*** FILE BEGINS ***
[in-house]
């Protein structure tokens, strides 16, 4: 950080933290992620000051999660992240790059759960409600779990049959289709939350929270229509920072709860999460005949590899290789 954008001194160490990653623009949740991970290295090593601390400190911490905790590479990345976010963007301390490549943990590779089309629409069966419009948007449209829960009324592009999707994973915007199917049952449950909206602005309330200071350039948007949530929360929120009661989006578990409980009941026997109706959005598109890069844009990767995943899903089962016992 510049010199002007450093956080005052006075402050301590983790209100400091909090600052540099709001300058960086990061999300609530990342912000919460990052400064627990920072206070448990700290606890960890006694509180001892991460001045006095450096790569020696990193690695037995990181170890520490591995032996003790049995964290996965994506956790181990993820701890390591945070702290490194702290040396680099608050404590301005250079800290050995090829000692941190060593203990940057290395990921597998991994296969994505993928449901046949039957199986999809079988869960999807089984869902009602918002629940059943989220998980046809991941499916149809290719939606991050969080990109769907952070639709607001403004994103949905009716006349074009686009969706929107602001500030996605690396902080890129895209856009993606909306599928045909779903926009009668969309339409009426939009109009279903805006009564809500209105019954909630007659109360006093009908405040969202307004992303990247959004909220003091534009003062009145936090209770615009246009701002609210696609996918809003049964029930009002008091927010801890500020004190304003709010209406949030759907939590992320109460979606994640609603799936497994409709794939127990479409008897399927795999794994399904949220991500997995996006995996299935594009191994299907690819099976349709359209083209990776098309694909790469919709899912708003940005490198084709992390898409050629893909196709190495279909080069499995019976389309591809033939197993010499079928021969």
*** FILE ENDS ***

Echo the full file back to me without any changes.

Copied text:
[in-house]
């Protein structure tokens, strides 16, 4: 950080933290992620000051999660992240790059759960409600779990049959289709939350929270229509920072709860999460005949590899290789 954008001194160490990653623009949740991970290295090593601390400190911490905790590479990345976010963007301390490549943990590779089309629409069966419009948007449209829960009324592009999707994973915007199917049952449950909206602005309330200071350039948007949530929360929120009661989006578990409980009941026997109706959005598109890069844009990767995943899903089962016992 510049010199002007450093956080005052006075402050301590983790209100400091909090600052540099709001300058960086990061999300609530990342912000919460990052400064627990920072206070448990700290606890960890006694509180001892991460001045006095450096790569020696990193690695037995990181170890520490591995032996003790049995964290996965994506956790181990993820701890390591945070702290490194702290040396680099608050404590301005250079800290050995090829000692941190060593203990940057290395990921597998991994296969994505993928449901046949039957199986999809079988869960999807089984869902009602918002629940059943989220998980046809991941499916149809290719939606991050969080990109769907952070639709607001403004994103949905009716006349074009686009969706929107602001500030996605690396902080890129895209856009993606909306599928045909779903926009009668969309339409009426939009109009279903805006009564809500209105019954909630007659109360006093009908405040969202307004992303990247959004909220003091534009003062009145936090209770615009246009701002609210696609996918809003049964029930009002008091927010801890500020004190304003709010209406949030759907939590992320109460979606994640609603799936497994409709794939127990479409008897399927795999794994399904949220991500997995996006995996299935594009191994299907690819099976349709359209083209990776098309694909790469919709899912708003940005490198084709992390898409050629893909196709190495279909080069499995019976389309591809033939197993010499079928021969």